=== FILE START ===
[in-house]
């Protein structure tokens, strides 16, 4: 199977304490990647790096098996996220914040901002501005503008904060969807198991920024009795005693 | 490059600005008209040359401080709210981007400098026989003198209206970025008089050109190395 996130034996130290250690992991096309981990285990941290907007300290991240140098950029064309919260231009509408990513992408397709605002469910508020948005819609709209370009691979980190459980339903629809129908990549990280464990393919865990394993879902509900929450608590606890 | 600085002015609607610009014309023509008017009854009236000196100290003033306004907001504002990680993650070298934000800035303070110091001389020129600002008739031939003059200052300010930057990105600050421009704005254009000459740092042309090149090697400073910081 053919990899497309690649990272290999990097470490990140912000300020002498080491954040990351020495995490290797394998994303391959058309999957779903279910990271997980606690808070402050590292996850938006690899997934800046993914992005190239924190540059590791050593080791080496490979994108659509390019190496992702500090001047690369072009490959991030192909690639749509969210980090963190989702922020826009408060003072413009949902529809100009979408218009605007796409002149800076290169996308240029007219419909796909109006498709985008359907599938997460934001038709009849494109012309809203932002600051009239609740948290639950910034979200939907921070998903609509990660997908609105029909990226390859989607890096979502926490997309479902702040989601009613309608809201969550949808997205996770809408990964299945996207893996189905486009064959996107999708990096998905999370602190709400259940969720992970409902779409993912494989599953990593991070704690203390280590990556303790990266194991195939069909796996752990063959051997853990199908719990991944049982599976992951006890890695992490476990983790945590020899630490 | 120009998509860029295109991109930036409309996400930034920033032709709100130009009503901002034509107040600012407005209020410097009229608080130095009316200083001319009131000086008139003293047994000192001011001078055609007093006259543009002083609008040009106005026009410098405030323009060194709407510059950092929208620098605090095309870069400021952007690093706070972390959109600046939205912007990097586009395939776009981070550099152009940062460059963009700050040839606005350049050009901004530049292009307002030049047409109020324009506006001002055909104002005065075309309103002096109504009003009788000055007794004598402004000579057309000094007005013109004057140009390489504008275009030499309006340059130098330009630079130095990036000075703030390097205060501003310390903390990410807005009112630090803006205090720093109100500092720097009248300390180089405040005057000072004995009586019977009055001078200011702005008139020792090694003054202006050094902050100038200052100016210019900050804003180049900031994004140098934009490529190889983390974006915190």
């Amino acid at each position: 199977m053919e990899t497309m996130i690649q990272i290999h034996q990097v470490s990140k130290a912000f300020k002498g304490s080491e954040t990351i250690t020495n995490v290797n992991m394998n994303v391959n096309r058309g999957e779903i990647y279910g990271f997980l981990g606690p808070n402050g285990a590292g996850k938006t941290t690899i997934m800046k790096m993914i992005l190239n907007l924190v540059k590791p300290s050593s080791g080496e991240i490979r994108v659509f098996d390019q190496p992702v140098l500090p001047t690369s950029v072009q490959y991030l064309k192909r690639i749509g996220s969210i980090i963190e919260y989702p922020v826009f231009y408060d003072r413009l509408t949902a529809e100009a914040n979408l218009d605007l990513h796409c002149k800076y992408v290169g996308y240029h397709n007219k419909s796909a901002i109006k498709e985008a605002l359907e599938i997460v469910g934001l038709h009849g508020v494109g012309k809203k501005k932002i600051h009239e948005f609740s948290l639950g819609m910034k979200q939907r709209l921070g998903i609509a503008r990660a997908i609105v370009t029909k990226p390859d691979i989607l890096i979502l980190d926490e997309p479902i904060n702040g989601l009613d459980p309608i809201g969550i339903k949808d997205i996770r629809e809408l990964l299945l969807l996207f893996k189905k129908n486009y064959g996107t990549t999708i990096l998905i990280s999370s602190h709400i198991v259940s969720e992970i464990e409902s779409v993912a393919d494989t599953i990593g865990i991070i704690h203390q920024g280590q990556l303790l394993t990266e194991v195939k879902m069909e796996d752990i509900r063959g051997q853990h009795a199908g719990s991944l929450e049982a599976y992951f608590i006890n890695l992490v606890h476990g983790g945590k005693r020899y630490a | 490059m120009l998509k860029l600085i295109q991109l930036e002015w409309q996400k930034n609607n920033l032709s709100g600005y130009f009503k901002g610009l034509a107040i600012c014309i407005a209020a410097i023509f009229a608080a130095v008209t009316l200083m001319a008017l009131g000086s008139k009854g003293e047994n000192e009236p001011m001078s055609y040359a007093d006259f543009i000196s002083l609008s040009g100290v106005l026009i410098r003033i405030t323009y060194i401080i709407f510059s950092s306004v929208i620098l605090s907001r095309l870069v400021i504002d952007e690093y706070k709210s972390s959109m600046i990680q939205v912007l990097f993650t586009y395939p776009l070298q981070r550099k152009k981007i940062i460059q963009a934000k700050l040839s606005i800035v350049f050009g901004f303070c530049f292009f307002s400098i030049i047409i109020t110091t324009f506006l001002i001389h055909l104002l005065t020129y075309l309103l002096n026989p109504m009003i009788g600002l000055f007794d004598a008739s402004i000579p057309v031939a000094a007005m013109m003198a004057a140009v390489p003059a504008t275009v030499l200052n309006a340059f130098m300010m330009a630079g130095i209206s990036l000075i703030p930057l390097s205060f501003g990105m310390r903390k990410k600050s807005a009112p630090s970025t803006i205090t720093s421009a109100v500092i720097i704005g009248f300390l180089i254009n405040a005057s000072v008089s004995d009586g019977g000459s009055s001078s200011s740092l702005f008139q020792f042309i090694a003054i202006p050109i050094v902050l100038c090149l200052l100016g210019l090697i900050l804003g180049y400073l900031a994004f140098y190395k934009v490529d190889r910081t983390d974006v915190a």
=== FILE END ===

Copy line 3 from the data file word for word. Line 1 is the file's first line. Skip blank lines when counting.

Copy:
């Amino acid at each position: 199977m053919e990899t497309m996130i690649q990272i290999h034996q990097v470490s990140k130290a912000f300020k002498g304490s080491e954040t990351i250690t020495n995490v290797n992991m394998n994303v391959n096309r058309g999957e779903i990647y279910g990271f997980l981990g606690p808070n402050g285990a590292g996850k938006t941290t690899i997934m800046k790096m993914i992005l190239n907007l924190v540059k590791p300290s050593s080791g080496e991240i490979r994108v659509f098996d390019q190496p992702v140098l500090p001047t690369s950029v072009q490959y991030l064309k192909r690639i749509g996220s969210i980090i963190e919260y989702p922020v826009f231009y408060d003072r413009l509408t949902a529809e100009a914040n979408l218009d605007l990513h796409c002149k800076y992408v290169g996308y240029h397709n007219k419909s796909a901002i109006k498709e985008a605002l359907e599938i997460v469910g934001l038709h009849g508020v494109g012309k809203k501005k932002i600051h009239e948005f609740s948290l639950g819609m910034k979200q939907r709209l921070g998903i609509a503008r990660a997908i609105v370009t029909k990226p390859d691979i989607l890096i979502l980190d926490e997309p479902i904060n702040g989601l009613d459980p309608i809201g969550i339903k949808d997205i996770r629809e809408l990964l299945l969807l996207f893996k189905k129908n486009y064959g996107t990549t999708i990096l998905i990280s999370s602190h709400i198991v259940s969720e992970i464990e409902s779409v993912a393919d494989t599953i990593g865990i991070i704690h203390q920024g280590q990556l303790l394993t990266e194991v195939k879902m069909e796996d752990i509900r063959g051997q853990h009795a199908g719990s991944l929450e049982a599976y992951f608590i006890n890695l992490v606890h476990g983790g945590k005693r020899y630490a | 490059m120009l998509k860029l600085i295109q991109l930036e002015w409309q996400k930034n609607n920033l032709s709100g600005y130009f009503k901002g610009l034509a107040i600012c014309i407005a209020a410097i023509f009229a608080a130095v008209t009316l200083m001319a008017l009131g000086s008139k009854g003293e047994n000192e009236p001011m001078s055609y040359a007093d006259f543009i000196s002083l609008s040009g100290v106005l026009i410098r003033i405030t323009y060194i401080i709407f510059s950092s306004v929208i620098l605090s907001r095309l870069v400021i504002d952007e690093y706070k709210s972390s959109m600046i990680q939205v912007l990097f993650t586009y395939p776009l070298q981070r550099k152009k981007i940062i460059q963009a934000k700050l040839s606005i800035v350049f050009g901004f303070c530049f292009f307002s400098i030049i047409i109020t110091t324009f506006l001002i001389h055909l104002l005065t020129y075309l309103l002096n026989p109504m009003i009788g600002l000055f007794d004598a008739s402004i000579p057309v031939a000094a007005m013109m003198a004057a140009v390489p003059a504008t275009v030499l200052n309006a340059f130098m300010m330009a630079g130095i209206s990036l000075i703030p930057l390097s205060f501003g990105m310390r903390k990410k600050s807005a009112p630090s970025t803006i205090t720093s421009a109100v500092i720097i704005g009248f300390l180089i254009n405040a005057s000072v008089s004995d009586g019977g000459s009055s001078s200011s740092l702005f008139q020792f042309i090694a003054i202006p050109i050094v902050l100038c090149l200052l100016g210019l090697i900050l804003g180049y400073l900031a994004f140098y190395k934009v490529d190889r910081t983390d974006v915190a």